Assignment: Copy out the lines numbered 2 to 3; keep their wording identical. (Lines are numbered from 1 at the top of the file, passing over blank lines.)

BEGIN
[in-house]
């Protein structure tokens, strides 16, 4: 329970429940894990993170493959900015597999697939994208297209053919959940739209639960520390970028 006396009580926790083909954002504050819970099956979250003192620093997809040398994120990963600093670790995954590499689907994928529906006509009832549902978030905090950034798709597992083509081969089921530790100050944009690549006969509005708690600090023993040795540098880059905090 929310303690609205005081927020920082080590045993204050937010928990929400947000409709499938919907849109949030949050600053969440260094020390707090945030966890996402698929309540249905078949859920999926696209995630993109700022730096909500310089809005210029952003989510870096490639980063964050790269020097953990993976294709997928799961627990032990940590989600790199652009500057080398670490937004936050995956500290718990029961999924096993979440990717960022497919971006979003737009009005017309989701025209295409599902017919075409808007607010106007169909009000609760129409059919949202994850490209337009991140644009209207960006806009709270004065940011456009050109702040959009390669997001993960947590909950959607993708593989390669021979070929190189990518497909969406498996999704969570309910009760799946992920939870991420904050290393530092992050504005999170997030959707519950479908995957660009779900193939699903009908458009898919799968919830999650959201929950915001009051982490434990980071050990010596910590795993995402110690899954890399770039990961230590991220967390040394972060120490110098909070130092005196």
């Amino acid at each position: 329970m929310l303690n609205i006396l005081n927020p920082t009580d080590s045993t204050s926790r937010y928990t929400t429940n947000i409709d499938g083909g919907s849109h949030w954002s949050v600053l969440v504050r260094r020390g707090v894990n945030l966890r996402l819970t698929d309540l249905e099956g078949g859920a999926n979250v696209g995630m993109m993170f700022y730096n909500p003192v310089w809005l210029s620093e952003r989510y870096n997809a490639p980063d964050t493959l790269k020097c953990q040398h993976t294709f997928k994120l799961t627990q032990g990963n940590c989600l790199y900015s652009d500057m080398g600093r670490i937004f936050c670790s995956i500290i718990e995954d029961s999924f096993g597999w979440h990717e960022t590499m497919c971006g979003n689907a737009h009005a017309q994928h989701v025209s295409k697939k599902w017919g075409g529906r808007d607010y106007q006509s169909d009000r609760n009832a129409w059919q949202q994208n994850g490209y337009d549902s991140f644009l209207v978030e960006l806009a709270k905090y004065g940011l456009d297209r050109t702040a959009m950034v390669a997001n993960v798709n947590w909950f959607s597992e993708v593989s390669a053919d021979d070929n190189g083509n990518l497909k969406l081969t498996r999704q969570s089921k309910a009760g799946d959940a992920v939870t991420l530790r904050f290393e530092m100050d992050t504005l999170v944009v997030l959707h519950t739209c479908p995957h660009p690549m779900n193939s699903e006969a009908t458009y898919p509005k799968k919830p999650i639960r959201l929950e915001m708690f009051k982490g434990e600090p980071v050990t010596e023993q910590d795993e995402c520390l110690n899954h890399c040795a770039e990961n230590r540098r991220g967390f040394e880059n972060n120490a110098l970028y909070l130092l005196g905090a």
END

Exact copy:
């Protein structure tokens, strides 16, 4: 329970429940894990993170493959900015597999697939994208297209053919959940739209639960520390970028 006396009580926790083909954002504050819970099956979250003192620093997809040398994120990963600093670790995954590499689907994928529906006509009832549902978030905090950034798709597992083509081969089921530790100050944009690549006969509005708690600090023993040795540098880059905090 929310303690609205005081927020920082080590045993204050937010928990929400947000409709499938919907849109949030949050600053969440260094020390707090945030966890996402698929309540249905078949859920999926696209995630993109700022730096909500310089809005210029952003989510870096490639980063964050790269020097953990993976294709997928799961627990032990940590989600790199652009500057080398670490937004936050995956500290718990029961999924096993979440990717960022497919971006979003737009009005017309989701025209295409599902017919075409808007607010106007169909009000609760129409059919949202994850490209337009991140644009209207960006806009709270004065940011456009050109702040959009390669997001993960947590909950959607993708593989390669021979070929190189990518497909969406498996999704969570309910009760799946992920939870991420904050290393530092992050504005999170997030959707519950479908995957660009779900193939699903009908458009898919799968919830999650959201929950915001009051982490434990980071050990010596910590795993995402110690899954890399770039990961230590991220967390040394972060120490110098909070130092005196």
């Amino acid at each position: 329970m929310l303690n609205i006396l005081n927020p920082t009580d080590s045993t204050s926790r937010y928990t929400t429940n947000i409709d499938g083909g919907s849109h949030w954002s949050v600053l969440v504050r260094r020390g707090v894990n945030l966890r996402l819970t698929d309540l249905e099956g078949g859920a999926n979250v696209g995630m993109m993170f700022y730096n909500p003192v310089w809005l210029s620093e952003r989510y870096n997809a490639p980063d964050t493959l790269k020097c953990q040398h993976t294709f997928k994120l799961t627990q032990g990963n940590c989600l790199y900015s652009d500057m080398g600093r670490i937004f936050c670790s995956i500290i718990e995954d029961s999924f096993g597999w979440h990717e960022t590499m497919c971006g979003n689907a737009h009005a017309q994928h989701v025209s295409k697939k599902w017919g075409g529906r808007d607010y106007q006509s169909d009000r609760n009832a129409w059919q949202q994208n994850g490209y337009d549902s991140f644009l209207v978030e960006l806009a709270k905090y004065g940011l456009d297209r050109t702040a959009m950034v390669a997001n993960v798709n947590w909950f959607s597992e993708v593989s390669a053919d021979d070929n190189g083509n990518l497909k969406l081969t498996r999704q969570s089921k309910a009760g799946d959940a992920v939870t991420l530790r904050f290393e530092m100050d992050t504005l999170v944009v997030l959707h519950t739209c479908p995957h660009p690549m779900n193939s699903e006969a009908t458009y898919p509005k799968k919830p999650i639960r959201l929950e915001m708690f009051k982490g434990e600090p980071v050990t010596e023993q910590d795993e995402c520390l110690n899954h890399c040795a770039e990961n230590r540098r991220g967390f040394e880059n972060n120490a110098l970028y909070l130092l005196g905090a």